Science publishing is not an exception to the trend of growing use of artificial intelligence and large language models like ChatGPT. The use of AI tools is not a negative thing per se, but like all aspects of publishing research, transparency and accountability regarding their use are critical for maintaining the integrity of the scholarly record. It is impossible to predict how AI will develop in the coming years, but there is still value in establishing some basic principles for its use in preprints.
After consultation with ChemRxiv’s Scientific Advisory Board, ChemRxiv has made the two following adjustments to its selection criteria to cover the use of AI by our authors:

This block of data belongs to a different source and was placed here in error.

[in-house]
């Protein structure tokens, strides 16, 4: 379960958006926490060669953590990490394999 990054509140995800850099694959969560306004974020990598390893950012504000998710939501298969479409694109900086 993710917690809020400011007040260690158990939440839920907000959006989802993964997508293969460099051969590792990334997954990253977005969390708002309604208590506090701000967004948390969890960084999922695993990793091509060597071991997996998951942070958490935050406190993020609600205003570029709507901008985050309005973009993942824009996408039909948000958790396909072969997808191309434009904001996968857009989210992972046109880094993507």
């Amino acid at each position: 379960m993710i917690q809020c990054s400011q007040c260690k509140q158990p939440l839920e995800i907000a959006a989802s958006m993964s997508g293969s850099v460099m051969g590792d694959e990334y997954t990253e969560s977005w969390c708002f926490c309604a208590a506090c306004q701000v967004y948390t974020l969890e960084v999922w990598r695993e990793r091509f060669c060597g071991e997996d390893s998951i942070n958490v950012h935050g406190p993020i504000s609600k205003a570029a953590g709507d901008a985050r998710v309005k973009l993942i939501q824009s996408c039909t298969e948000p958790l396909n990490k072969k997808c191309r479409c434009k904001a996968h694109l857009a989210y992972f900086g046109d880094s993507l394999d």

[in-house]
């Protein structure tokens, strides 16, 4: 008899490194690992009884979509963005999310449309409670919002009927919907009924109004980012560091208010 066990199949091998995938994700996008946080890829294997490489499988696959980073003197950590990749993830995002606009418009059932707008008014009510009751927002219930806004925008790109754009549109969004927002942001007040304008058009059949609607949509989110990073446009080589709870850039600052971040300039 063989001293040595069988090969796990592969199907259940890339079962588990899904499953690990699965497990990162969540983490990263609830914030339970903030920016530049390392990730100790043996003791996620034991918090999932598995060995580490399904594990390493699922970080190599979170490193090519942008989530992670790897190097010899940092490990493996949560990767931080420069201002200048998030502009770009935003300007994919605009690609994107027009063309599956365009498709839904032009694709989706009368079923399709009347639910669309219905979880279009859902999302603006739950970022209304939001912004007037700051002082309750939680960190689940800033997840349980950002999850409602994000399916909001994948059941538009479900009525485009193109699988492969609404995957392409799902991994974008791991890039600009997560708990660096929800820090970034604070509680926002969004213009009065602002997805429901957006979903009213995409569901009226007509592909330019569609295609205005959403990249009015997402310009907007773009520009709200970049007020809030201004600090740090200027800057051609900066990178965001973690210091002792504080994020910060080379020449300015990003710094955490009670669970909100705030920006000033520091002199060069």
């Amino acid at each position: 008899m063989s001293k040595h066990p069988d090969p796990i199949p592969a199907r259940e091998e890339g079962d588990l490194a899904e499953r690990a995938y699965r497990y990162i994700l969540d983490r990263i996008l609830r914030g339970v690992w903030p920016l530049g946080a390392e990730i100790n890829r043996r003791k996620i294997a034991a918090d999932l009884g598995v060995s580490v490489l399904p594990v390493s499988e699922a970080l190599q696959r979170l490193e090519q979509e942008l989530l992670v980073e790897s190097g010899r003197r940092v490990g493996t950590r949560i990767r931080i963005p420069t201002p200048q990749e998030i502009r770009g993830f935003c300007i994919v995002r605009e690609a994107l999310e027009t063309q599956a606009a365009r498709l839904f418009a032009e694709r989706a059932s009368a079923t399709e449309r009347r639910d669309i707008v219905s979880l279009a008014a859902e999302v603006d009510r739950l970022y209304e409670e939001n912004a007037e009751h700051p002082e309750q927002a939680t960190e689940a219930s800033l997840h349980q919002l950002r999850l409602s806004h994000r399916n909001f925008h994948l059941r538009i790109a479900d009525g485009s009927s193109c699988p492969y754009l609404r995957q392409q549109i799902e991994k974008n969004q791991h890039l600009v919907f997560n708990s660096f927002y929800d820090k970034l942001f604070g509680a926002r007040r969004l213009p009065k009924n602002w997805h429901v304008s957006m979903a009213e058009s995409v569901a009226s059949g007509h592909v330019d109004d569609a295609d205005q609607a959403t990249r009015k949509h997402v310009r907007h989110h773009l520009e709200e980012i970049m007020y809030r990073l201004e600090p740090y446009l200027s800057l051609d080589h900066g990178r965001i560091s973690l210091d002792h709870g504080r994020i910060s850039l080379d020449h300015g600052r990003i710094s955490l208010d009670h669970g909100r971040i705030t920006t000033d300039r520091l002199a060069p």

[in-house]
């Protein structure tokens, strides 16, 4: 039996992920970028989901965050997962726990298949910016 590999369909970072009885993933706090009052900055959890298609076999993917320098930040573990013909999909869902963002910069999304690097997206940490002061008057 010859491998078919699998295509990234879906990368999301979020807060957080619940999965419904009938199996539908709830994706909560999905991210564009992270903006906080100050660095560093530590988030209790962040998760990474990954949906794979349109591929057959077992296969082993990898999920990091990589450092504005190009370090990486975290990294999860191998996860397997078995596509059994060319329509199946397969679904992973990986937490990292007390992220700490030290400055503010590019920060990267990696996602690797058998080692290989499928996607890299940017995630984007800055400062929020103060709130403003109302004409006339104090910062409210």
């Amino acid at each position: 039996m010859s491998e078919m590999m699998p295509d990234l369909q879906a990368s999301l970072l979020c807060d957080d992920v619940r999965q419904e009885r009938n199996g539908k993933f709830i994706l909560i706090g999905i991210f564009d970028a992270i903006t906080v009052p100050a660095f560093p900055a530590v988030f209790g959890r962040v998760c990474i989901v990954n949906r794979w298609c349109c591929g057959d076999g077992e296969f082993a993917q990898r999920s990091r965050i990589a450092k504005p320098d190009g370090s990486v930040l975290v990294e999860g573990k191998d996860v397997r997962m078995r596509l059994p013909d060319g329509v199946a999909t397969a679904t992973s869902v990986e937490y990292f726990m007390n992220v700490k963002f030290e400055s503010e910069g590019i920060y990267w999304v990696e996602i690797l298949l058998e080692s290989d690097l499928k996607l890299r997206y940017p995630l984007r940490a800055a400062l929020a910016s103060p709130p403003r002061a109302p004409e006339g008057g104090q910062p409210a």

- AI tools cannot be listed as an author, as they do not possess the ability to fundamentally review the final draft, give approval for its submission, or take accountability for its content. All co-authors of the text, however, will be accountable for the final content and should carefully check for any errors introduced through the use of an AI tool.
- The use of AI tools, including the name of the tool and how it was used, should be divulged in the text of the preprint. This note could be in the Materials and Methods, a statement at the end of the manuscript, or another location that works best for the format of the preprint.
Some authors have already used AI language tools to help polish or draft the text of their work, and others have studied their effectiveness in handling chemistry concepts. See some recent preprints related to ChatGPT here.
ChemRxiv authors are welcome to use such tools ethically and responsibly in accordance with our policy. If you have any questions about the use of AI tools in preparing your preprint, please view our Policies page and the author FAQs or contact our team at firstname.lastname@example.org.